The single hill, Hristos Tepesi (Christ Hill), also known as Bayraktepe (Flag Hill), rises to a height of 170 meters in the middle of the island. The center of the village is on the northeast coast of the island, its houses stretching from there along the heights above the northern shore. The shore roads extend around all of the island except its inhospitable south coast, where precipitous cliffs hang over the sea.

Kınalıada (Proti)

KınalıadaIt is the smallest of the four major islands, with an area of 1.356 square kilometers. The island takes its Turkish name, which means "henna-red," from the color of the sandstone cliffs that plunge into the sea at its eastern end. The Greeks have always called the island Proti, or First, since it is the nearest of the islands to the city.

Kınalıada has three peaks, with Çınar Tepesi (Plane Tree Hill) rising in the northeast of the island to an elevation of 115 meters, Teşrifiye Tepesi (110 m.) in the center, and Manastır Tepesi (93 m.) in the south.

The island has a winter population of some 1,000, while in summer the number increases to about 15,000. The village spreads around the north and east sides of the island, sloping down in tiers along the slopes of the three hills. The focal point of the village, here as in the other three major isles, is the vapur iskelesi, or ferry landing, on the northeast shore. The new iskele for the sea bus is just beside the pier for the regular ferry on its south side.

Sedefadası (Antirovithos)

SedefadasıSedefadası, the Greek Antirovithos, is about 1,200 meters east of the central part of Büyükada. Sedef is the fifth largest of the isles, measuring 680 by 250 meters, its highest point fifty-five meters above sea level. The name of the island is said to derive either from sedef (mother-of-pearl) or from sedefotu, the rue plant commonly found here.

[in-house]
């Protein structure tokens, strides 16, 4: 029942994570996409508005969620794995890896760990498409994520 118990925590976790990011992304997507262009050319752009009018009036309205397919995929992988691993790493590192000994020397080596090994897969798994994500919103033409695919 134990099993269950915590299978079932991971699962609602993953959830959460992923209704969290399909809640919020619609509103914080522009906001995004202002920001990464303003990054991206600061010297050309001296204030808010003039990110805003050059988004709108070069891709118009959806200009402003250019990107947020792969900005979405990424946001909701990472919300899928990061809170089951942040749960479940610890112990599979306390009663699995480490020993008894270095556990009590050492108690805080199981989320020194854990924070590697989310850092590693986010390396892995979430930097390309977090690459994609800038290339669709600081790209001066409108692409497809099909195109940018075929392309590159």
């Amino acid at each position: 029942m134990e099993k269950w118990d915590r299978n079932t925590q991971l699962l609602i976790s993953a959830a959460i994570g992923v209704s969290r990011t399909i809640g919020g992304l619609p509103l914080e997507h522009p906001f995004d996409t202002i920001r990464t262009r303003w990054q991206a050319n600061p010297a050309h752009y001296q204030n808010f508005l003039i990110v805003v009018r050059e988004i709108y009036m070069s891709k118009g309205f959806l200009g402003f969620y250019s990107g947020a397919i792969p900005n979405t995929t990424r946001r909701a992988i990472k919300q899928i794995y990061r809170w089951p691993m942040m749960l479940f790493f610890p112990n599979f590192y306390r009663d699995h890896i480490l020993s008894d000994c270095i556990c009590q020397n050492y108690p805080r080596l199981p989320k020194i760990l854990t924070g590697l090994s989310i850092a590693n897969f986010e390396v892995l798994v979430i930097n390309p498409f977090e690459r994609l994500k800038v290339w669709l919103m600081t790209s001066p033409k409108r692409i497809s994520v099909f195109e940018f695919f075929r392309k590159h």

Sedefadası is served by ferry from mid-June to mid-September. Those who are not residents or their guests are not allowed to enter the gated community, but are restricted to a restaurant above the iskele and a pebble beach along the shore to the right of the landing stage. The most beautiful part of the island is its eastern shore, which is luxuriantly wooded with cypresses and umbrella pines as well as a rich variety of other trees.

Sivriada (Oxia) and Yassıada (Plati)

SivriadaSivriada and Yassıada are off to the west of the other islands of the archipelago, sixteen to seventeen kilometers south of the entrance to the Bosphorus and fifteen kilometers off the Asian coast. They can be reached by hiring a motor boat at any of the major islands.

YassıadaThe Greek name of Sivriada is Oxia and that of Yassıada is Plati. Sivriada, which is about two kilometers to the northwest of Yassıada, is somewhat the smaller of the two, but it is more noticable because its peak is more than twice as high as that of the other isle. The Turkish and Greek names are descriptive and mean the same thing in each case: Sivri-Oxia meaning "Pointed" and Yassı-Plati meaning "Flat." Yassiada was also known as Hayırsızada (Useless Island), a name still used by some local residents.

Tavşanadası (Neandros)

TavşanadasıTavşanadası, or Rabbit Island, known to the Greeks as Neandros, is some two kilometers off the southernmost point of Büyükada, from which it can be reached by hiring a motor boat at the iskele. It is the second smallest of the isles, after Kaşıkadası, with an area of 10,000 square meters, its highest point forty meters above sea level.

It is once known to both Turks and Greeks as Neandros, the most remote of the Princes’ Isles from Istanbul. The most beautiful part of the island is its southern shore, which is formed by a rock cliff that plunges sheer into the sea, with myriads of cormorants and seagulls perched like sentinels on its crags.

Vordonos Adası (Vordonosi)

About midway between Kınalıada and the Asian coast there is a tiny islet called Vordonosadası, which is sometimes included as a part of the archipelago. Tiny though it is, it too was the site of a Byzantine monastery, founded in the second half of the ninth century by the patriarch Photius. The ruins of the monastery can still be seen on the island, whose only other monument is a lighthouse.